Flexibility Builds Businesses at Reynolds Industrial Park

GREENVILLE, Pa. – Two years ago, as Adam and Kaitlin Walker looked for a space to expand their business, they searched western Pennsylvania. The company, Tru-Fit Fabrication, had started in a garage, but quickly grew out of that space.

Eventually, the couple, residents of Greenville, Pa., settled on a space practically in their backyard: Reynolds Industrial Park.

“What brought us to the industrial park was, one, the power output the building had in the three bays that we needed,” says Adam Walker.

In a building shared with other tenants, Tru-Fit handles welding and fabrication jobs that involve steel, aluminum, CNC plasma cutting and powder coating. Part of why the Walkers chose the space in the 1,200-acre industrial park was its capacity to handle any expansion they might have.

“There is more vacancy in our building, which is another one of the reasons we chose it. The portion we rent has a section [next to] us so we could expand a little bit,” he says.

But the major reason for picking the industrial park, he continues, was management’s flexibility in working with Tru-Fit.

“If we needed anything, we could call and they’d help. They were flexible in helping us be able to grow,” Walker says.

Since he took over as the executive director of Greenville-Reynolds Development Corp. in 2001, that kind of flexibility has been a focal point for Brad Gosser. With more than 50 tenants across a wide range of industries – fabrication, machining, distribution, energy, construction and more – the development has spaces for just about everyone.

Opened in 1951 at the former site of the U.S. Army’s Camp Reynolds, a personnel depot during World War II that saw more than a million troops pass through on their way to the European theater, Reynolds Industrial Park is home to some 300,000 square feet of space for tenants.

That number will soon grow with the completion of two 16,000-square-foot buildings at the park. Gosser notes. However, they “can expand to 108,000 square feet. … We will work with interested parties to best meet their needs,” he adds.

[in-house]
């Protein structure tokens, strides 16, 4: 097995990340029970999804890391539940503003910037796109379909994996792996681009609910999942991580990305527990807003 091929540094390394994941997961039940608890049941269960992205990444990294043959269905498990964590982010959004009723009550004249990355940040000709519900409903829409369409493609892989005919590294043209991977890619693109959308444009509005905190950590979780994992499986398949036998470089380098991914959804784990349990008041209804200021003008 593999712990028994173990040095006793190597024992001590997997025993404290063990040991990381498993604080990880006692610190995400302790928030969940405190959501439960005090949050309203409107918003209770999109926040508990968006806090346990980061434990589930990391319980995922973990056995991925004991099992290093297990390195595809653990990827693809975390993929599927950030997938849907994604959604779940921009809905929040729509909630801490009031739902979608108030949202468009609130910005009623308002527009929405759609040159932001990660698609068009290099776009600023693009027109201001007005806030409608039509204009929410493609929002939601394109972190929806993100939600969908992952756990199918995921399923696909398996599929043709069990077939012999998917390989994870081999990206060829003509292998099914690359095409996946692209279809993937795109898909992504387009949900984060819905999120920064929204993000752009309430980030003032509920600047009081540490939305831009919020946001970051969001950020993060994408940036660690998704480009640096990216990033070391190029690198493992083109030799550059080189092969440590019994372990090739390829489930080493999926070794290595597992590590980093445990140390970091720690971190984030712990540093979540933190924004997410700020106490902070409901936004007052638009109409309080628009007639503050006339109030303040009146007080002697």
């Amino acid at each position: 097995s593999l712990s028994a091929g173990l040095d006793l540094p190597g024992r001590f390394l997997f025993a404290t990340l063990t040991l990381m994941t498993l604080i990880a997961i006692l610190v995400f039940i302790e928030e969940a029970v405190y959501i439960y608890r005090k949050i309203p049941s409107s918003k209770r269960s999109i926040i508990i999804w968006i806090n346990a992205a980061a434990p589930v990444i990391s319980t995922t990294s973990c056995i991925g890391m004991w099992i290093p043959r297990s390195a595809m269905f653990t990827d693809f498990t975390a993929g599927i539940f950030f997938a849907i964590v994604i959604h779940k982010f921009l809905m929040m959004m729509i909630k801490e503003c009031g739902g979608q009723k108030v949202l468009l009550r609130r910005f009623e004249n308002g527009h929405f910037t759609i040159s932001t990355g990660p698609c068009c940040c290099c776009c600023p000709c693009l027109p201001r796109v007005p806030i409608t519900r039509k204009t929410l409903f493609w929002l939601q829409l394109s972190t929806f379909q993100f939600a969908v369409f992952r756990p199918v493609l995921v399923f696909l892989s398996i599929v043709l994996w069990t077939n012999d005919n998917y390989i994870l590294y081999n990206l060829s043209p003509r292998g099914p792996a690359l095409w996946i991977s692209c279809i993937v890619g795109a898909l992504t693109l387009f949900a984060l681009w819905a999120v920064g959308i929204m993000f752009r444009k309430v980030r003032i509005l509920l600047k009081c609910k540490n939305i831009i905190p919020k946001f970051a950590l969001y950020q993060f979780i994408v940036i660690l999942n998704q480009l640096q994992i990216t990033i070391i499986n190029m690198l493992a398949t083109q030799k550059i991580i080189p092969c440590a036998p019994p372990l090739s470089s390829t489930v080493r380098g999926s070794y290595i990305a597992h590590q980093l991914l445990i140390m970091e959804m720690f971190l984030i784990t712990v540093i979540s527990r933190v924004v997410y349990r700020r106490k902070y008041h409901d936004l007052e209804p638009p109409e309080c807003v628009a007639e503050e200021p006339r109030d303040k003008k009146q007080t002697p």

Construction is underway on two 16,000-square-foot buildings, which can be expanded to 108,000 square feet.

Even with the two major projects underway, Gosser notes that Greenville-Reynolds is able to rework its existing buildings to meet clients’ needs.

“When people need more space, it’s my job to find it for them,” he says. “There are opportunities here and I just help make connections.”

With so many companies nearby, those connections have sprung up for Tru-Fit Fabrication, Walker says. While work for other tenants of the park isn’t a major part of his business, it’s nonetheless an important one.

“It may not be a business that needs welding. Maybe a machine broke or they have something they need made to provide for their business,” he says. “It has helped that we’re local and centralized.”

Among neighbors of Tru-Fit Fabrication are the oldest tenant of the park, Salem Tube Corp., electrical transformer parts manufacturer Integrated Fabrication, Greenville Wood Products, ladder manufacturer Werner, auto-parts manufacturer PennTec, precious-metals recycler Cronimet and Lanfried Paving, which often handles paving work in the industrial park. In all, 52 companies call the park – about four miles southwest of downtown Greenville – home.

For all tenants, regardless of whether their businesses are in western Pennsylvania or around the world, the location of the park is a big draw.

“We offer easy access to international airports in Pittsburgh, Cleveland, Erie and Akron, with great access to Interstates 79, 80 and 376,” Gosser says. “Because of our location, half of the U.S. major markets are within a one-day drive.”

Reynolds Industrial Park is also within a Keystone Opportunity Zone, granting tenants breaks on state and local taxes, including net profits and income taxes, local sales tax and business gross receipts.

With leadership’s commitment to helping tenants nurture their businesses, Reynolds Industrial Park was a perfect fit for Tru-Fit to begin operations. And while there are no plans to move into one of the 16,000-square-foot buildings being erected across the street, there is room in the current building to expand if needed.

And just giving companies that opportunity, Gosser says, is what the Greenville-Reynolds Development Corp. is all about.

“We can provide startup businesses with spacious, modern buildings to expedite their progress,” he says. “We are here to assist business owners. Their success is our success.”

Pictured: Adam Walker expanded his business, Tru-Fit Fabrication, when it moved to the Reynolds Industrial Park in Greenville, Pa. 

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